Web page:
Hedgehog  (Erinaceus Europæus ).—The hedgehog is likewise an inhabitant of the underground world, for it lives in holes below the roots of trees, and under heaps of stones. Its body, with the exception of its belly, is covered with sharp spines, and its feet are short and strong. It begins to hunt for its prey in the darkness of the night. Should it be disturbed it will suddenly roll itself up into a ball, its sharp spines projecting in all directions. In this condition no dog can get at it; but, if water is poured on it, it will unroll again. Its spines are also of great service to it in other ways; for when rolled up it can let itself down the steepest precipices, and fall from walls ten feet high, without sustaining the smallest injury.

The hedgehog may also be called a useful animal; for it destroys mice, rats, and vermin of all kinds, and will even feed on vipers, as poison does not effect it. Its flesh is eaten in some countries.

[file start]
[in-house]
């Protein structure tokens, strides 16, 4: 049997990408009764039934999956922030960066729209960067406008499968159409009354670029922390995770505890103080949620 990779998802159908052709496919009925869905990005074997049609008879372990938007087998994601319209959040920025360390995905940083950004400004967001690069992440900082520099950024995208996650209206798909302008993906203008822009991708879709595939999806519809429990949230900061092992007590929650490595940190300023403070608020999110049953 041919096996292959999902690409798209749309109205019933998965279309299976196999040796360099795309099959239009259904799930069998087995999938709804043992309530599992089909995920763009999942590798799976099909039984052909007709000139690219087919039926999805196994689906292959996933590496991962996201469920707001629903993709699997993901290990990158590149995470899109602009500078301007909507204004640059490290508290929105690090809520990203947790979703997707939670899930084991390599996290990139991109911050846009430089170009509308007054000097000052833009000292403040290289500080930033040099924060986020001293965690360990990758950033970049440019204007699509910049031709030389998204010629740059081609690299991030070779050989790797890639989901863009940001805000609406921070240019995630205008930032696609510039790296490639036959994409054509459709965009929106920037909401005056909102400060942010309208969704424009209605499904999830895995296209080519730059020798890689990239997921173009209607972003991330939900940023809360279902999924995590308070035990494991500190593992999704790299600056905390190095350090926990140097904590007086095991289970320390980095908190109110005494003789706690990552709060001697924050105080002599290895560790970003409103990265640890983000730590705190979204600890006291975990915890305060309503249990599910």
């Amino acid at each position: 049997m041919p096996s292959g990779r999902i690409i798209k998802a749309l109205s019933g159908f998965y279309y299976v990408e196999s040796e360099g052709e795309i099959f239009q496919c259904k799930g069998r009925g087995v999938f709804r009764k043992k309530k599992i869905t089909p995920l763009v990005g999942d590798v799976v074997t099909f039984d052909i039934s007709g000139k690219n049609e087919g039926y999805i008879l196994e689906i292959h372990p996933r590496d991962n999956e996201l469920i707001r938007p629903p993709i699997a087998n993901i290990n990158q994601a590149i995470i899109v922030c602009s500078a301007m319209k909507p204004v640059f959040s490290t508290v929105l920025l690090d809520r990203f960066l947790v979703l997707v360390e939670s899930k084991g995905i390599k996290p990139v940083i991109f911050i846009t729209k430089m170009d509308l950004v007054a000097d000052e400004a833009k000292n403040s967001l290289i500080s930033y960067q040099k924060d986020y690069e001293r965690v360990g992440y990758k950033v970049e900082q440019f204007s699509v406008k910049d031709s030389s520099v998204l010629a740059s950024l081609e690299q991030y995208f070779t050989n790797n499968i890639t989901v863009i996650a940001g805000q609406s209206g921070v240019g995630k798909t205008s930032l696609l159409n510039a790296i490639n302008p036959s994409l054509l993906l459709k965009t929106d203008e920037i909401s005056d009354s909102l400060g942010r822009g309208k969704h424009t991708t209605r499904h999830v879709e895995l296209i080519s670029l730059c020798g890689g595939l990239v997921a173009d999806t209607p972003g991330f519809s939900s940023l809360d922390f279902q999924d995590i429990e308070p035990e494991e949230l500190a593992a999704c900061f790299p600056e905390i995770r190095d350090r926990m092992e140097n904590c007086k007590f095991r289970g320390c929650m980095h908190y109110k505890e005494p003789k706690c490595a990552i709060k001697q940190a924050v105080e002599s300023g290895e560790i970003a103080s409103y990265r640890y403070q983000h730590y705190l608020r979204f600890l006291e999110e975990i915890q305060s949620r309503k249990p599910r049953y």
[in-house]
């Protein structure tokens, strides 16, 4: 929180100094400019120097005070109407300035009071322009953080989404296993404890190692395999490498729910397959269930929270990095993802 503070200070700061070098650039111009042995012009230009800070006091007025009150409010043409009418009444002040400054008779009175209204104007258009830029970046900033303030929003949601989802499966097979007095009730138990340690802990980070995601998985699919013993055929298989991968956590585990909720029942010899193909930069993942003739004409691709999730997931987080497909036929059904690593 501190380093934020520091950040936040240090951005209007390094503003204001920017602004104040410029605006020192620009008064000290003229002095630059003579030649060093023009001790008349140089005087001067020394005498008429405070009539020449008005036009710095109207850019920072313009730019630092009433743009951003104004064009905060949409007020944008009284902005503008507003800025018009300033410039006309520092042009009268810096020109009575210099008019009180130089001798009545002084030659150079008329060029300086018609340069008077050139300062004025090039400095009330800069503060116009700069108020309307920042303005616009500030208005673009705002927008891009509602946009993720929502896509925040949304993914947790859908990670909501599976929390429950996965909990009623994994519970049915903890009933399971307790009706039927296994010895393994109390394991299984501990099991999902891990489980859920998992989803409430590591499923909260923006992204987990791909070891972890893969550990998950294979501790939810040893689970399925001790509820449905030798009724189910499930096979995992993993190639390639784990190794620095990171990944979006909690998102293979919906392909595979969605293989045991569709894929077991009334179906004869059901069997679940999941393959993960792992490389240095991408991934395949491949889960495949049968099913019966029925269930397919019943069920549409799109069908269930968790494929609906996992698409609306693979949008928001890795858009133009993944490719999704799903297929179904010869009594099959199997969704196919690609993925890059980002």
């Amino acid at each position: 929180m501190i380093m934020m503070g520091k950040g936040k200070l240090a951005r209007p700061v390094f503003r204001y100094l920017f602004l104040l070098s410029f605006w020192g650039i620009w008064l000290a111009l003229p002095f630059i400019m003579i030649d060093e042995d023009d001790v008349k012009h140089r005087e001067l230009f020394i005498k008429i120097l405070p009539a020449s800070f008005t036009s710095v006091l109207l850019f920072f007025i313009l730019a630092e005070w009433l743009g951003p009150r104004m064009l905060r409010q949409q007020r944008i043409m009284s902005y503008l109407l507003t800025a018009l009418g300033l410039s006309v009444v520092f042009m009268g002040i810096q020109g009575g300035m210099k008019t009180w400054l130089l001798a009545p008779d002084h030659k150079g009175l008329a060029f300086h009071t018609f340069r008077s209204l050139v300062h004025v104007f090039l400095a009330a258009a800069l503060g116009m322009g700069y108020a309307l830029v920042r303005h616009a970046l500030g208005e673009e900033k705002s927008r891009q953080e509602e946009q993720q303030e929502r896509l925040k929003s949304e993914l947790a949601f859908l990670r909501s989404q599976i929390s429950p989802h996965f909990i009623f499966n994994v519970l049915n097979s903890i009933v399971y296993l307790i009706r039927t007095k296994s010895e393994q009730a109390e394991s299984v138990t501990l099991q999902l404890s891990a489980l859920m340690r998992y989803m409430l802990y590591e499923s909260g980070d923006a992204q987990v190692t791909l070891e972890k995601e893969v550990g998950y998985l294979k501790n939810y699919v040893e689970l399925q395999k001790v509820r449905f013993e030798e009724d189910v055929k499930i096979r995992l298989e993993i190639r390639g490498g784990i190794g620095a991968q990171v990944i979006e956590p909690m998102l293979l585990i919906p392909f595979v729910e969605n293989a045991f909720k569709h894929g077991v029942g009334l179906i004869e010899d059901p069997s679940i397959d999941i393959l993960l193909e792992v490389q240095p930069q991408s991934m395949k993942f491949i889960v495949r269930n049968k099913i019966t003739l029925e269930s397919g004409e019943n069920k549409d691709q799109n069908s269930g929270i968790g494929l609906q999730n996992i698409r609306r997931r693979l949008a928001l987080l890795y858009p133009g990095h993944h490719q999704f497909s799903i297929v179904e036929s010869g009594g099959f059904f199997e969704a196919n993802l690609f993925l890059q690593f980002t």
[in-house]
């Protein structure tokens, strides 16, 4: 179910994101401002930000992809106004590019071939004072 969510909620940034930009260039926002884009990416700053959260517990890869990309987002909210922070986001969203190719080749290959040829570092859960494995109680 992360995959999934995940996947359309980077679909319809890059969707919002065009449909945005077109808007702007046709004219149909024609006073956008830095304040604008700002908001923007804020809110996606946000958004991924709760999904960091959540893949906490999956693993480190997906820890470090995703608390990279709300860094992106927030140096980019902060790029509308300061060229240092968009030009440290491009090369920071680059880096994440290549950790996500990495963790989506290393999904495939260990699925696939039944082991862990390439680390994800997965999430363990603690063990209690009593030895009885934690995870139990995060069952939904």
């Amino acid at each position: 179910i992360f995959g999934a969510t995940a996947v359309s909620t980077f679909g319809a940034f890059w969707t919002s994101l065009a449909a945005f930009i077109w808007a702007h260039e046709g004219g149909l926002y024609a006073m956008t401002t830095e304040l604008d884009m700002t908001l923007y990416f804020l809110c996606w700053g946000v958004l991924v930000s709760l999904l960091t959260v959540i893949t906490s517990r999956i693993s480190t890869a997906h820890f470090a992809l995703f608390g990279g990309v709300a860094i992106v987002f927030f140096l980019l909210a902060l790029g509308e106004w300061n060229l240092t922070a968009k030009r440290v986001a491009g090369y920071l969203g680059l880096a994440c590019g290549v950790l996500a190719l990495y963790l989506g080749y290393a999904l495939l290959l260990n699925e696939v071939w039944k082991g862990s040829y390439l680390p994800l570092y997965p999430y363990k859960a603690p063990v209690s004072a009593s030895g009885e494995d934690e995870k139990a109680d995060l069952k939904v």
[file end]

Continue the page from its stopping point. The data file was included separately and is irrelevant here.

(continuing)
T IMOTHY was our pet hedgehog. I bought him in Leadenhall Market, brought him home, and put him into the back-garden, which is walled in. There, to that extent, he had his liberty, and many, and many a time did I watch him from my study window walking about in the twilight among the grass, searching for worms and other insects. And very useful was he to the plants by so doing. When the dry weather came food got more scarce; then Timothy was fed with bread and milk from the back-kitchen window, which is on a level with the stone. Soon he came to know that when he was hungry there was the supply; and often he would come and scratch at the glass or at the back-door for his supper, and after getting it, walk off to the garden beds to make himself useful. Few people know of the great use of a hedgehog in a garden, or they would be more generally kept. Our Timothy, poor fellow, however, in spite of all his good qualities, came to a bad end. A strange dog coming one day, saw him walking about in search of his accustomed food, and pounced on him and bit him; still I had hopes of his recovery, but in a few days he died, and all of us were sorry.